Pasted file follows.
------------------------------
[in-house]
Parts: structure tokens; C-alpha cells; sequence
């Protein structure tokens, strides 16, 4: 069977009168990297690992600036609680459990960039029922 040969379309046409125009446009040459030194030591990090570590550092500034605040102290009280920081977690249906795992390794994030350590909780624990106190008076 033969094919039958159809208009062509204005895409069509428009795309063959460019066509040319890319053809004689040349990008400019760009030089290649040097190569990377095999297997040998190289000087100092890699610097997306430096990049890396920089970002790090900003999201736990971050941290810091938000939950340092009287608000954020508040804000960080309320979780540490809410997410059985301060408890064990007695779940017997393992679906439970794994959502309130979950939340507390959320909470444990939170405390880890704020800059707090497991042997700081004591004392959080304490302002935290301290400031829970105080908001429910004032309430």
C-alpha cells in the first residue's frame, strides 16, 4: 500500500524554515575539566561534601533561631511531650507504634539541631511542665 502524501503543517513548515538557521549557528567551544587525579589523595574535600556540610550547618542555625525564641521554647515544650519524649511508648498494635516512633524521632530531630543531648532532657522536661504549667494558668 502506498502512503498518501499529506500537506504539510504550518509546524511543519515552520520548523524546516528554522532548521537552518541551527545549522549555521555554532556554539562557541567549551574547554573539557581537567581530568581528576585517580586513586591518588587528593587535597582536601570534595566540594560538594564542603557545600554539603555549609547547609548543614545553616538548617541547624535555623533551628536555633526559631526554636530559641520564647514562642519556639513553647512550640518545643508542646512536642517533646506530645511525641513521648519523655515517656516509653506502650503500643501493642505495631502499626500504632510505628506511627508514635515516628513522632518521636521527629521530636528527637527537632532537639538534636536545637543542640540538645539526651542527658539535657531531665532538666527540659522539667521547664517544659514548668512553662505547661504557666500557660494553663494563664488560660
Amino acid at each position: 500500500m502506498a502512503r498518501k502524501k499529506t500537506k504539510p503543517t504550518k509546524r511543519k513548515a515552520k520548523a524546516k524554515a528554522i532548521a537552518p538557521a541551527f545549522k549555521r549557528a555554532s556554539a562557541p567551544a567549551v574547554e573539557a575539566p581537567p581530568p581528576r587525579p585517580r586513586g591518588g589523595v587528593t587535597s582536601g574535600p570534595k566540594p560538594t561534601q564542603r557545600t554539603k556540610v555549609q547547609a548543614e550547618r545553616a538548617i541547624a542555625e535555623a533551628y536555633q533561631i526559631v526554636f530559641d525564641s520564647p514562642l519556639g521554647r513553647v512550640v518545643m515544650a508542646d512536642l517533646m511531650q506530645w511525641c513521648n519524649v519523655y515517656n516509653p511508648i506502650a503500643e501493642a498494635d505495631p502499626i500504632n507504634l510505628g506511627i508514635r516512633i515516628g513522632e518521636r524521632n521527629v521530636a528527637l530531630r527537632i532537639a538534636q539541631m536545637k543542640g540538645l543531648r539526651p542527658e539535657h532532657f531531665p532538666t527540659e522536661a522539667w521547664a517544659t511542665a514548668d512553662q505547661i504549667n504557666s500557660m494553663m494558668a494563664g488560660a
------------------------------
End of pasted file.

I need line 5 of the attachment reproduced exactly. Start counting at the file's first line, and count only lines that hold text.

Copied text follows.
Amino acid at each position: 500500500m502506498a502512503r498518501k502524501k499529506t500537506k504539510p503543517t504550518k509546524r511543519k513548515a515552520k520548523a524546516k524554515a528554522i532548521a537552518p538557521a541551527f545549522k549555521r549557528a555554532s556554539a562557541p567551544a567549551v574547554e573539557a575539566p581537567p581530568p581528576r587525579p585517580r586513586g591518588g589523595v587528593t587535597s582536601g574535600p570534595k566540594p560538594t561534601q564542603r557545600t554539603k556540610v555549609q547547609a548543614e550547618r545553616a538548617i541547624a542555625e535555623a533551628y536555633q533561631i526559631v526554636f530559641d525564641s520564647p514562642l519556639g521554647r513553647v512550640v518545643m515544650a508542646d512536642l517533646m511531650q506530645w511525641c513521648n519524649v519523655y515517656n516509653p511508648i506502650a503500643e501493642a498494635d505495631p502499626i500504632n507504634l510505628g506511627i508514635r516512633i515516628g513522632e518521636r524521632n521527629v521530636a528527637l530531630r527537632i532537639a538534636q539541631m536545637k543542640g540538645l543531648r539526651p542527658e539535657h532532657f531531665p532538666t527540659e522536661a522539667w521547664a517544659t511542665a514548668d512553662q505547661i504549667n504557666s500557660m494553663m494558668a494563664g488560660a